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Manteca schools made long range hiring calls in depth of pandemic
Golden West School fifth grader Isaac Sagredo, center, reacts after returning to his seat after spelling a word correctly during Thursdays Manteca Unified School District spelling bee. - photo by HIME ROMERO/The Bulletin

When school starts Wednesday Manteca Unified — even with the possibility of a larger surge than normal in enrollment due to those that may have held their child out of kindergarten last year due to the pandemic — isn’t likely to experience a teacher shortage.

It’s because Manteca Unified last school year used part of its COVID funding to hire two extra teachers at every elementary site as well as additional kindergarten instructors.

The move was made for two reasons. It gave the school backup instructors given the good chance teachers could be sidelined due to either getting COVID or being part of a virus related quarantine. It also gave Manteca Unified a leg up on hiring for potential openings through growth or attrition for the upcoming school year  ahead of when other districts normally conduct such hiring.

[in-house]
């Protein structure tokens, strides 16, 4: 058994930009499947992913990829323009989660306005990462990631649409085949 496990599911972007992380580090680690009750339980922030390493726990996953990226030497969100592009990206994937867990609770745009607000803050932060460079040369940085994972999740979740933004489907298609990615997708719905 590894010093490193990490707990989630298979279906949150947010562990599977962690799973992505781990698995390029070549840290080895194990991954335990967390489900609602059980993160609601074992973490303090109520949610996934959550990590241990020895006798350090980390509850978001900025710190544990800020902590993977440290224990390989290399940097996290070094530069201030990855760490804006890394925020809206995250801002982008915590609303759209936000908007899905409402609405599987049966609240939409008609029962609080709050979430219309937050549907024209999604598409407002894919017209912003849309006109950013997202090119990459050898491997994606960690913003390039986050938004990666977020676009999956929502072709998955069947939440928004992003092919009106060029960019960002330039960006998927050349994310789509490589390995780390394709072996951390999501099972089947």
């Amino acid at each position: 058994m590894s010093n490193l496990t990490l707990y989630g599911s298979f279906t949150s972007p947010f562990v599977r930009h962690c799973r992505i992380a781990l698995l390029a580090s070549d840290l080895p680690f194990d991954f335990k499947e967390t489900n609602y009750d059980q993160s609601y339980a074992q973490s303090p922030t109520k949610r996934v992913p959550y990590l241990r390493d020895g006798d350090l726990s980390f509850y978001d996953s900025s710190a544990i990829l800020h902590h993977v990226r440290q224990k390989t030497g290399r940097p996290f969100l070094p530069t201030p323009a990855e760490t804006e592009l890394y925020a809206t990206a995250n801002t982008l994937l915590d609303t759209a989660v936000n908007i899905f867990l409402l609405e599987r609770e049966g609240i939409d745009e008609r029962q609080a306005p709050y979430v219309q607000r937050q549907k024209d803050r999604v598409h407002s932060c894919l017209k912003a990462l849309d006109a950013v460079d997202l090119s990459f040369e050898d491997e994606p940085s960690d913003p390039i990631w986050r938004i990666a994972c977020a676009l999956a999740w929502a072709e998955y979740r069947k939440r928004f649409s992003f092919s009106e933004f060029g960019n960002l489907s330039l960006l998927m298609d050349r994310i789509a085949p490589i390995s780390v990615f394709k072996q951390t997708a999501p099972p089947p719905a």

While the COVID funds are one-time money, consistent district growth coupled with retirements and attritions teachers moving out of the area makes it highly likely any “excess” teaching capacity will be quickly absorbed to avoid creating an ongoing recurring cost the district couldn’t handle.

Superintendent Clark Burke noted the district may still have a few teacher vacancies if growth surges more than expected.

The issue of qualified teachers being needed at the high school level was less of an issue as they could call on teachers during prep periods to fill a vacancy in a pinch if a colleague was suddenly quarantined due to COVID-19 protocols.

That was on top of a decision to extend year-long contracts to 40 long-term substitutes and paying them roughly $100 more beyond the daily going rate of $150.

It eliminated much of the need to scramble for substitutes who ended up being in huge demand across California as the need outstripped the number of available substitute teachers. It assured substitutes would be available to minimize disruptions in instruction.

 The district in the past has never issued long-term contracts for substitutes unless there is a specific position where the teacher will be out for an extended period of time.


To contact Dennis Wyatt, email